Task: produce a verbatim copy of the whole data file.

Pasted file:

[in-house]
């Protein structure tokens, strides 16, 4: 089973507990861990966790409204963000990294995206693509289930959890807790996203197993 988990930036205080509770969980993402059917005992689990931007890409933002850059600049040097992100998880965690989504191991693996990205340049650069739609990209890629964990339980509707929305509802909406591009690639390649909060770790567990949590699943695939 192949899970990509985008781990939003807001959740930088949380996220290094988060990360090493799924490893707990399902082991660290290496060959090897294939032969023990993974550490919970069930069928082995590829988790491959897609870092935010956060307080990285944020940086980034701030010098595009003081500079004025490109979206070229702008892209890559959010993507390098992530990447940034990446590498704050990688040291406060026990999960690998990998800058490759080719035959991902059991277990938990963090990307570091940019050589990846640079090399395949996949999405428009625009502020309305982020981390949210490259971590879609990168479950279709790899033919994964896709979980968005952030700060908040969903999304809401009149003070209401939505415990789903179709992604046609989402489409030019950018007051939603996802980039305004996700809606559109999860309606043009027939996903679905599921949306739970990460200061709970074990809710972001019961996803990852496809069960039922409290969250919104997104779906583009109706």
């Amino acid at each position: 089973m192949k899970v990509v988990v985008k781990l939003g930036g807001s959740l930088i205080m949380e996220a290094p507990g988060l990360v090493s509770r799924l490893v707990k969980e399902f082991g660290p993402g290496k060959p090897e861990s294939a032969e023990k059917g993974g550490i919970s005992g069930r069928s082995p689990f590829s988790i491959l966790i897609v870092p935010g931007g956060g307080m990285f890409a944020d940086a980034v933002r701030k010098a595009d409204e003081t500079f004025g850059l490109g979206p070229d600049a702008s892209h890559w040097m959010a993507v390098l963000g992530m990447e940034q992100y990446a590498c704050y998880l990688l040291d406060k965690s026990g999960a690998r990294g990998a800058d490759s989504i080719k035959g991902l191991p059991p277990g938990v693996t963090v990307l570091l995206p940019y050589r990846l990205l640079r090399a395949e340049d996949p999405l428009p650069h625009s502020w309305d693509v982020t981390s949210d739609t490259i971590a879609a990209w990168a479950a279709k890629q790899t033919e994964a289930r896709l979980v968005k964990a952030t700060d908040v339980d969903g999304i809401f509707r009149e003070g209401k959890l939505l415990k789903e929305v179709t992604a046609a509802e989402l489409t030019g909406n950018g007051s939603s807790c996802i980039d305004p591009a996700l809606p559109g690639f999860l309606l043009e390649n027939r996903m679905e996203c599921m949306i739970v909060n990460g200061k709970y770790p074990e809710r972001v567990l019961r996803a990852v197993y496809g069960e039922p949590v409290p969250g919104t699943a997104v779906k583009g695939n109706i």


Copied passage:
[in-house]
């Protein structure tokens, strides 16, 4: 089973507990861990966790409204963000990294995206693509289930959890807790996203197993 988990930036205080509770969980993402059917005992689990931007890409933002850059600049040097992100998880965690989504191991693996990205340049650069739609990209890629964990339980509707929305509802909406591009690639390649909060770790567990949590699943695939 192949899970990509985008781990939003807001959740930088949380996220290094988060990360090493799924490893707990399902082991660290290496060959090897294939032969023990993974550490919970069930069928082995590829988790491959897609870092935010956060307080990285944020940086980034701030010098595009003081500079004025490109979206070229702008892209890559959010993507390098992530990447940034990446590498704050990688040291406060026990999960690998990998800058490759080719035959991902059991277990938990963090990307570091940019050589990846640079090399395949996949999405428009625009502020309305982020981390949210490259971590879609990168479950279709790899033919994964896709979980968005952030700060908040969903999304809401009149003070209401939505415990789903179709992604046609989402489409030019950018007051939603996802980039305004996700809606559109999860309606043009027939996903679905599921949306739970990460200061709970074990809710972001019961996803990852496809069960039922409290969250919104997104779906583009109706």
């Amino acid at each position: 089973m192949k899970v990509v988990v985008k781990l939003g930036g807001s959740l930088i205080m949380e996220a290094p507990g988060l990360v090493s509770r799924l490893v707990k969980e399902f082991g660290p993402g290496k060959p090897e861990s294939a032969e023990k059917g993974g550490i919970s005992g069930r069928s082995p689990f590829s988790i491959l966790i897609v870092p935010g931007g956060g307080m990285f890409a944020d940086a980034v933002r701030k010098a595009d409204e003081t500079f004025g850059l490109g979206p070229d600049a702008s892209h890559w040097m959010a993507v390098l963000g992530m990447e940034q992100y990446a590498c704050y998880l990688l040291d406060k965690s026990g999960a690998r990294g990998a800058d490759s989504i080719k035959g991902l191991p059991p277990g938990v693996t963090v990307l570091l995206p940019y050589r990846l990205l640079r090399a395949e340049d996949p999405l428009p650069h625009s502020w309305d693509v982020t981390s949210d739609t490259i971590a879609a990209w990168a479950a279709k890629q790899t033919e994964a289930r896709l979980v968005k964990a952030t700060d908040v339980d969903g999304i809401f509707r009149e003070g209401k959890l939505l415990k789903e929305v179709t992604a046609a509802e989402l489409t030019g909406n950018g007051s939603s807790c996802i980039d305004p591009a996700l809606p559109g690639f999860l309606l043009e390649n027939r996903m679905e996203c599921m949306i739970v909060n990460g200061k709970y770790p074990e809710r972001v567990l019961r996803a990852v197993y496809g069960e039922p949590v409290p969250g919104t699943a997104v779906k583009g695939n109706i």